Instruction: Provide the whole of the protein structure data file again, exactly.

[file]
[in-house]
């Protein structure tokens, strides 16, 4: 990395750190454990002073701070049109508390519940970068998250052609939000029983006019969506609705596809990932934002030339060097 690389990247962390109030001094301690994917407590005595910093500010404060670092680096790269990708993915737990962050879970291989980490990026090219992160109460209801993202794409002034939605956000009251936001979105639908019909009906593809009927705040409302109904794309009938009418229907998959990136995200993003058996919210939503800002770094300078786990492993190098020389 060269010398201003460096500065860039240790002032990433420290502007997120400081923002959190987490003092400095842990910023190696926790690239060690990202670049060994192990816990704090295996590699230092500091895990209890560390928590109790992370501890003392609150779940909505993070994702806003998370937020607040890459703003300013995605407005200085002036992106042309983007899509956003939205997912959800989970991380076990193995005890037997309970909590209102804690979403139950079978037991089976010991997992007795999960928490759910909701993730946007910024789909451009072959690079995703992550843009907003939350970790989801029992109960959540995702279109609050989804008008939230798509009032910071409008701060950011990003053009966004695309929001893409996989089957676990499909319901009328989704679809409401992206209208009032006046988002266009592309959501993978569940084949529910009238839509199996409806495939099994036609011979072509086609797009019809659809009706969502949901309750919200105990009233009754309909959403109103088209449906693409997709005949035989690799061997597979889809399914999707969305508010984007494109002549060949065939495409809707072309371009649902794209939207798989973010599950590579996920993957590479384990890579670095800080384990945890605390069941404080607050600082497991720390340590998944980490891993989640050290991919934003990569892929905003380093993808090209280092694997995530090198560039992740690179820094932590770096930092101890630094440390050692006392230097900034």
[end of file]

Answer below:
[in-house]
């Protein structure tokens, strides 16, 4: 990395750190454990002073701070049109508390519940970068998250052609939000029983006019969506609705596809990932934002030339060097 690389990247962390109030001094301690994917407590005595910093500010404060670092680096790269990708993915737990962050879970291989980490990026090219992160109460209801993202794409002034939605956000009251936001979105639908019909009906593809009927705040409302109904794309009938009418229907998959990136995200993003058996919210939503800002770094300078786990492993190098020389 060269010398201003460096500065860039240790002032990433420290502007997120400081923002959190987490003092400095842990910023190696926790690239060690990202670049060994192990816990704090295996590699230092500091895990209890560390928590109790992370501890003392609150779940909505993070994702806003998370937020607040890459703003300013995605407005200085002036992106042309983007899509956003939205997912959800989970991380076990193995005890037997309970909590209102804690979403139950079978037991089976010991997992007795999960928490759910909701993730946007910024789909451009072959690079995703992550843009907003939350970790989801029992109960959540995702279109609050989804008008939230798509009032910071409008701060950011990003053009966004695309929001893409996989089957676990499909319901009328989704679809409401992206209208009032006046988002266009592309959501993978569940084949529910009238839509199996409806495939099994036609011979072509086609797009019809659809009706969502949901309750919200105990009233009754309909959403109103088209449906693409997709005949035989690799061997597979889809399914999707969305508010984007494109002549060949065939495409809707072309371009649902794209939207798989973010599950590579996920993957590479384990890579670095800080384990945890605390069941404080607050600082497991720390340590998944980490891993989640050290991919934003990569892929905003380093993808090209280092694997995530090198560039992740690179820094932590770096930092101890630094440390050692006392230097900034």